phenomenon may be prevented with regular backwashings of the coolant lines. Other

common problems occur from product liquid back up in the condenser system. This may

be caused by excessive condensation or as a result of entrainment in the column. This

behavior may be remedied by installing the process drain in a nearly vertical arrangement

to employ the aid of gravity in preventing liquid back up.

Main column efficiency

Fluctuations in column efficiency are to be expected in any distillation process.

Design specifications are set so that these fluctuations do not lead to off specification

products. If large changes in heating and cooling loads are observed to achieve a given

separation steps should be taken to bring the system back to its original operating

conditions. Flooding is one cause of column inefficiencies. Jet flooding is when liquid

on a particular tray is carried to higher trays by the vapor flow or as a result of foaming.

Technician may assume a column is jet flooding if increases in pressure drop across a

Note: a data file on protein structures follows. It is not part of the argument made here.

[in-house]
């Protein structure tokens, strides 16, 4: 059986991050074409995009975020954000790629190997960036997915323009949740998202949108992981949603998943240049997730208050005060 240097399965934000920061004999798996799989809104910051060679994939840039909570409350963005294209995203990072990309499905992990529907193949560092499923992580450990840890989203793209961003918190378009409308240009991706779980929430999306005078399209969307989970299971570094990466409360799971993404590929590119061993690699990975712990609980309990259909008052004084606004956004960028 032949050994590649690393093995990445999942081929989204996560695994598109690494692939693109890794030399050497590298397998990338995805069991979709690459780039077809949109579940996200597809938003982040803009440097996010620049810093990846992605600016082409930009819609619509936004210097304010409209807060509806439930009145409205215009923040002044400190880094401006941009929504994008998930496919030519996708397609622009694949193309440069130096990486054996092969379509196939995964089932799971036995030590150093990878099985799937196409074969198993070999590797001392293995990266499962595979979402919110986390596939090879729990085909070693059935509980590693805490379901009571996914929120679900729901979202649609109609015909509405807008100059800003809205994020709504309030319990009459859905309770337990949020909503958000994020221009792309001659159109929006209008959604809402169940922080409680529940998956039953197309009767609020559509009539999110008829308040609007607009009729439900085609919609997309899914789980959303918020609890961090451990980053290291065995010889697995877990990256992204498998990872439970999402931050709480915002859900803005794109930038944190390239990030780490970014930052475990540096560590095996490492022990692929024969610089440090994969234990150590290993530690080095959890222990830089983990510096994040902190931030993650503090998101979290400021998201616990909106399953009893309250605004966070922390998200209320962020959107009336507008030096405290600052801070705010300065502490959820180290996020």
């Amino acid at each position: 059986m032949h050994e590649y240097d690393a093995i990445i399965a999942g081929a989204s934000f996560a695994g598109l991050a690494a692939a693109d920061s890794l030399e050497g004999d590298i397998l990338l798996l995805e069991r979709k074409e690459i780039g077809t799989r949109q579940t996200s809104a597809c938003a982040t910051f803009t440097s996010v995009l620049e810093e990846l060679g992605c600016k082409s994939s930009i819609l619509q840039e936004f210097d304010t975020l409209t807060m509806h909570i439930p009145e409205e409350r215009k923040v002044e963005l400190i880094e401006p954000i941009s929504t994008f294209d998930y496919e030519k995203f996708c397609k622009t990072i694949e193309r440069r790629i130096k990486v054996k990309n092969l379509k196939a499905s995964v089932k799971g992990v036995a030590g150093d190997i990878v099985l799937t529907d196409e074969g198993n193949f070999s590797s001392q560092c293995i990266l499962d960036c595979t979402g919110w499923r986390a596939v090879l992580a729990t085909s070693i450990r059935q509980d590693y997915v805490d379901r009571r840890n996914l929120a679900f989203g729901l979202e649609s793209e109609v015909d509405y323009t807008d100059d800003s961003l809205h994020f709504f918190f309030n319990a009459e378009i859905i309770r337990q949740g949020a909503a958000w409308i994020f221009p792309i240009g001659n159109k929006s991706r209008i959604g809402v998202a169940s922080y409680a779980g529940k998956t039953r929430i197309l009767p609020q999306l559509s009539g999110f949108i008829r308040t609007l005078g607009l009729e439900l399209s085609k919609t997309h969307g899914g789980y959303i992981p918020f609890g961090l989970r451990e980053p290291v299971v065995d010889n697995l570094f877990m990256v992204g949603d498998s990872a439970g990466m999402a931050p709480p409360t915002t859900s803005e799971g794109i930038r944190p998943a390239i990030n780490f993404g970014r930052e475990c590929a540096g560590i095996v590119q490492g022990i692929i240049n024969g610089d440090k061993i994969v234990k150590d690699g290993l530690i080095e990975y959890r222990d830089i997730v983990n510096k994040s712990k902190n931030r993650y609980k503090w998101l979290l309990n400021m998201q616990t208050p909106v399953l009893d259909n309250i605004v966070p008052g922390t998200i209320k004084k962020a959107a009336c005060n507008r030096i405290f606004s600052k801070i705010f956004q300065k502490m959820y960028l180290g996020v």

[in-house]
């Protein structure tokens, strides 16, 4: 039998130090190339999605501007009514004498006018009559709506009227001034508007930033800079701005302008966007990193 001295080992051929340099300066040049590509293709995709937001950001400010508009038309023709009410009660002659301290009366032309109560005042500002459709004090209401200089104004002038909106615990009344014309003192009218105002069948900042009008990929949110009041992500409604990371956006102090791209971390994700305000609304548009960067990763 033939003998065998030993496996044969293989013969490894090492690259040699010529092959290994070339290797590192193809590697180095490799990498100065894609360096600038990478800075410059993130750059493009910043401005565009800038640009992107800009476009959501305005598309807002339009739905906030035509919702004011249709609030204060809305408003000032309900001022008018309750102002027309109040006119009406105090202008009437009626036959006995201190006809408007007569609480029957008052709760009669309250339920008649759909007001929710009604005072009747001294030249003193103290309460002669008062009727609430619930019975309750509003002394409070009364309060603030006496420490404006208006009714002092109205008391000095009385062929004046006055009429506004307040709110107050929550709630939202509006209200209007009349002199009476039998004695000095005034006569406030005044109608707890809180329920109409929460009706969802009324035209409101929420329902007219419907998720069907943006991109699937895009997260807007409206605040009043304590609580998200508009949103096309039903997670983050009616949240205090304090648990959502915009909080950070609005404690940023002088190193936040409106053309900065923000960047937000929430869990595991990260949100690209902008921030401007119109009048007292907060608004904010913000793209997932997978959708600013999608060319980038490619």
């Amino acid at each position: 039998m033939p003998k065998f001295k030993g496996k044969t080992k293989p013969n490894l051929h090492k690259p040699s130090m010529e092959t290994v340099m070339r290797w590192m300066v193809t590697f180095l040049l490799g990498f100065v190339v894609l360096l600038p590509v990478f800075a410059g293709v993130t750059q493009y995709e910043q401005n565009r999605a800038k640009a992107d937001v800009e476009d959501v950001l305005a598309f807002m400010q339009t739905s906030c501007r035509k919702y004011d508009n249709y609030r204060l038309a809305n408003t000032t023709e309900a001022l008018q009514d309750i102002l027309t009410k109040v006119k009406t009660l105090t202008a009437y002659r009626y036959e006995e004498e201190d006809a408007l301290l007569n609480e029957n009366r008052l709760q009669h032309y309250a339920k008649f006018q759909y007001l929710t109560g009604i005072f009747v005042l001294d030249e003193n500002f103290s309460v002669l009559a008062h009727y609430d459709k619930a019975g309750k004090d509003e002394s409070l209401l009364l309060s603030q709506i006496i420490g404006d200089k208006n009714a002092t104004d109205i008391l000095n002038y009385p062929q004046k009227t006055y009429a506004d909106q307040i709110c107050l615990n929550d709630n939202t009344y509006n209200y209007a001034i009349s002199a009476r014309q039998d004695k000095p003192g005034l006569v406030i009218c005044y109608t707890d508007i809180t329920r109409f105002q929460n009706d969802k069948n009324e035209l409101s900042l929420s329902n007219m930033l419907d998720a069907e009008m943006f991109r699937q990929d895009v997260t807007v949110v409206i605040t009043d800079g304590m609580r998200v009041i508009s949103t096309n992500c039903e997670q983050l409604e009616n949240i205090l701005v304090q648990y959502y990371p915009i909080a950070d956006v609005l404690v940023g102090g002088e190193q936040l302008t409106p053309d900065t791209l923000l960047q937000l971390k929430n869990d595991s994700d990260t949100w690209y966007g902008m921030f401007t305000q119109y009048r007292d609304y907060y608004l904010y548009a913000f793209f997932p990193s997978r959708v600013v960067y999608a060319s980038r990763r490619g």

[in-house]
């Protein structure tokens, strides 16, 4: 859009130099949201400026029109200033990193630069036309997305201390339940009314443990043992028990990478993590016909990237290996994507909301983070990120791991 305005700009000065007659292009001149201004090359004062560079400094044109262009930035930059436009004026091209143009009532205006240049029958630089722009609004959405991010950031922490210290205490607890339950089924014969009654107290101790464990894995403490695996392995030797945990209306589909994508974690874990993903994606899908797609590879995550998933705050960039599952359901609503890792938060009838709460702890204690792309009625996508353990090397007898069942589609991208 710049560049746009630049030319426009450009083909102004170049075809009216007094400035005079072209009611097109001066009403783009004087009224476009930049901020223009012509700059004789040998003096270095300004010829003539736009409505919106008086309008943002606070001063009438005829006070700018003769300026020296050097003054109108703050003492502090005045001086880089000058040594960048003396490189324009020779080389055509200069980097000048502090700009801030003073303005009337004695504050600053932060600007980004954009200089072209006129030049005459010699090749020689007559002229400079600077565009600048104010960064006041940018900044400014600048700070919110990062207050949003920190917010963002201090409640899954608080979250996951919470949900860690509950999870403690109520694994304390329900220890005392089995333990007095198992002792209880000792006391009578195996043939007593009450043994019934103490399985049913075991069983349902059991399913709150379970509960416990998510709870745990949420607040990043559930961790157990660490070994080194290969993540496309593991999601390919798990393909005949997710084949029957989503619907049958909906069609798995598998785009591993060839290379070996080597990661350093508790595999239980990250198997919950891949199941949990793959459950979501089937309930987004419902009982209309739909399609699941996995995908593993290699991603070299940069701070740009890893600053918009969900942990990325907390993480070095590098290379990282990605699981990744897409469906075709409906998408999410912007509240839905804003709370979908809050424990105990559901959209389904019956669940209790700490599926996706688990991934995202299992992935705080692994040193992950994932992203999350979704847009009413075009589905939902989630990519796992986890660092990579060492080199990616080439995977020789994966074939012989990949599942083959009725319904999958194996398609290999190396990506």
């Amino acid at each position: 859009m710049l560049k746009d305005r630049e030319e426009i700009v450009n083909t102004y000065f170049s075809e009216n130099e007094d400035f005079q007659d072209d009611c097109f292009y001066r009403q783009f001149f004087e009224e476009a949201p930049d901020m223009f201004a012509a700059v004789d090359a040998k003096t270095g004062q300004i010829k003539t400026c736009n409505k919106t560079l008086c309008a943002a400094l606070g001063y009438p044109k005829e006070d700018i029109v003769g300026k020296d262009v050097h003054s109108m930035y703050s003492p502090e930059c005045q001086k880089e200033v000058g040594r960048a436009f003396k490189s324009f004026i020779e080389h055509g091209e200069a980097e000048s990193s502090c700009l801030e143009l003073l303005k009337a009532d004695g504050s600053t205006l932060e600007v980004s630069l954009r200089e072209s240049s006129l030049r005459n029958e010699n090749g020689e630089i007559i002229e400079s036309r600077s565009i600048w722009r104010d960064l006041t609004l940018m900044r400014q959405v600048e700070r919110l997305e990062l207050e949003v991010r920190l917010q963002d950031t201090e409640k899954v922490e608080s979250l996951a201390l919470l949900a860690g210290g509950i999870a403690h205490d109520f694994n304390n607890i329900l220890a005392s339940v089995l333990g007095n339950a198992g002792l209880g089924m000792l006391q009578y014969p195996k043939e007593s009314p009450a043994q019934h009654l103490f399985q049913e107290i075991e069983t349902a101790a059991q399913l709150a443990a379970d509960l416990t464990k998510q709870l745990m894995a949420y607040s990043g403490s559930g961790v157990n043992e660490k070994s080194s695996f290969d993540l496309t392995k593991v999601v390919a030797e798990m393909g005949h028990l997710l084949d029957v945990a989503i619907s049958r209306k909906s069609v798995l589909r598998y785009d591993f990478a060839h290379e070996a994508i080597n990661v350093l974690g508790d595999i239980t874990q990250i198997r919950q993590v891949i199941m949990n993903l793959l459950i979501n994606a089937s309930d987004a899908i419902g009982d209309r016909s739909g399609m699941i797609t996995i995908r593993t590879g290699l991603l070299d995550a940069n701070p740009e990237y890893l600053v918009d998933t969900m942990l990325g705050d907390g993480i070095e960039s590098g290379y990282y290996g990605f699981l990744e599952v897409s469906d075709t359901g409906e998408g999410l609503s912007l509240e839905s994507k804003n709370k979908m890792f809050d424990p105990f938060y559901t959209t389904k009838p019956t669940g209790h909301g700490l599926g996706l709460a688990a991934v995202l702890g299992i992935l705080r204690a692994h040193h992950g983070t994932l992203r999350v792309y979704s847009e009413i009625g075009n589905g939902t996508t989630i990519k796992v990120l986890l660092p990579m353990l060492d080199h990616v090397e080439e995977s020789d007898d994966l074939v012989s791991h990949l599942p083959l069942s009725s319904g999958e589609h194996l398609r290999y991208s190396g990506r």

tray are observed or if surges of liquid are observed in the overhead product19. Flooding

may also be observed in the downcomers of the column. Excessive liquid flow may be to

blame for downcomer flooding. Feeds that are introduced at low temperatures may flash

in the downcomer causing flooding by entrainment. Also restrictions and blockage

caused by loose tools or loose tray parts may block the downcomer and cause the liquid

to back up. If a particular tray exhibits an unusually large pressure drop the downcomer

should be checked for blockage.

Weeping is when liquid flows down the column through the tray orifices or holes

and not over the weirs at the end of a tray. Weeping may be characterized by a reduction

in pressure drop across a tray. Increasing vapor flow rates within the column will

counteract weeping.

Effect to Cause

• Effect: Surges in overhead product, falling base liquid level, high column

temperature profile, erratic pressure drop, and reduction in product quality.

• Cause: Flooding, (downcomers backed-up, excessive vapor flow rate)

• Effect: High boil-up rate, off specification product, and excessive reflux rate.
• Cause: Inadequate liquid and vapor contact, poor disengagement